The biggest losers were the Social Democrats and National Coalition, who nevertheless remained the two largest parties.
The Centre Party’s drive to tempt voters into ’coming home’ from the Finns Party was more successful than opinion polls predicted, with the party winning 2.9 percentage points more support than in the 2011 parliamentary elections.
The Finns Party was the most successful, however, and now has a new platform on which to build its grassroots organisation. Their biggest breakthrough came in North Karelia, where they won 16.2 percent of the vote and became the third biggest party.
Anti-immigrant sentiment in Lieksa
Anti-immigrant sentiment in the region is strong. The chair of the Lieksa chapter of the SDP said that his party may have been shunned by some voters because it included immigrants on its party list. Finland’s open-list d’Hondt voting system means that voters choose one candidate but their vote also supports others on the same list, and some were unwilling to risk voting in immigrants.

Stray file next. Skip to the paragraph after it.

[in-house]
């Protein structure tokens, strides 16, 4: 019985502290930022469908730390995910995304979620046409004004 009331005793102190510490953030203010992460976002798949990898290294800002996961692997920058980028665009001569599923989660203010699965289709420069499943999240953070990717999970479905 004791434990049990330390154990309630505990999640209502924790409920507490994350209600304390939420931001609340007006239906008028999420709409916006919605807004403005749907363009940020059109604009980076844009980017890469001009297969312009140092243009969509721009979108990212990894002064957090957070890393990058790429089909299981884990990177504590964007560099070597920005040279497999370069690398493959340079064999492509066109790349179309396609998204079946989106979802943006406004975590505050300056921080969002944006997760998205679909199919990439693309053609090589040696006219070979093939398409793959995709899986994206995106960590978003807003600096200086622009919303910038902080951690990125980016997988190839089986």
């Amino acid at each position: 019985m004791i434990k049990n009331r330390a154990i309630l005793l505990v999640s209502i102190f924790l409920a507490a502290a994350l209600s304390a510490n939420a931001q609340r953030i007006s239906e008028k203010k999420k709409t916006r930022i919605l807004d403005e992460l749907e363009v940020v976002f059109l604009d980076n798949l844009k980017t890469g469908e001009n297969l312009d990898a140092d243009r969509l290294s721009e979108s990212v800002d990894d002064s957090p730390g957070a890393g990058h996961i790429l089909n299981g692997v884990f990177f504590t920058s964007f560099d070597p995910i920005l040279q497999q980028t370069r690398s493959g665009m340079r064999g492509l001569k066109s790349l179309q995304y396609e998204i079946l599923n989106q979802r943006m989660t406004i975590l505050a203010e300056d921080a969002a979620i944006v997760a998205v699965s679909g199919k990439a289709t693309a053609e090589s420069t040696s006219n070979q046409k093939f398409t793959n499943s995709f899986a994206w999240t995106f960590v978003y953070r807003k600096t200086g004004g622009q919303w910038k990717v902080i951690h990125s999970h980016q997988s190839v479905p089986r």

”I didn’t expect losses this big,” said local party leader Eero Kärkkäinen. ”We had immigrants with us and many Lieksa people don’t accept that yet. A lot of voters complained to me that if they give their vote to me or another Social Democrat, the vote also goes to immigrants.”
Kärkkäinen linked the town’s high unemployment rate—which stood at 14.3 percent in 2011, according to the regional Centre for Economic Development—to the hostility towards immigrants.
There was happier news in the capital city region, where at least half a dozen candidates with migrant backgrounds were elected to city councils.
The largest influx is in Helsinki, where the Green League’s Zahra Abdullah is joined by Fatbardhe Hetemaj of the NCP and the SDP’s Nasima Razimyar. All three have formerly been honoured as Refugee Woman of the Year. The SDP also saw Ali Abdirahman onto the council in Espoo, and Faysal Abdi and Ranbir Sodhi in Vantaa.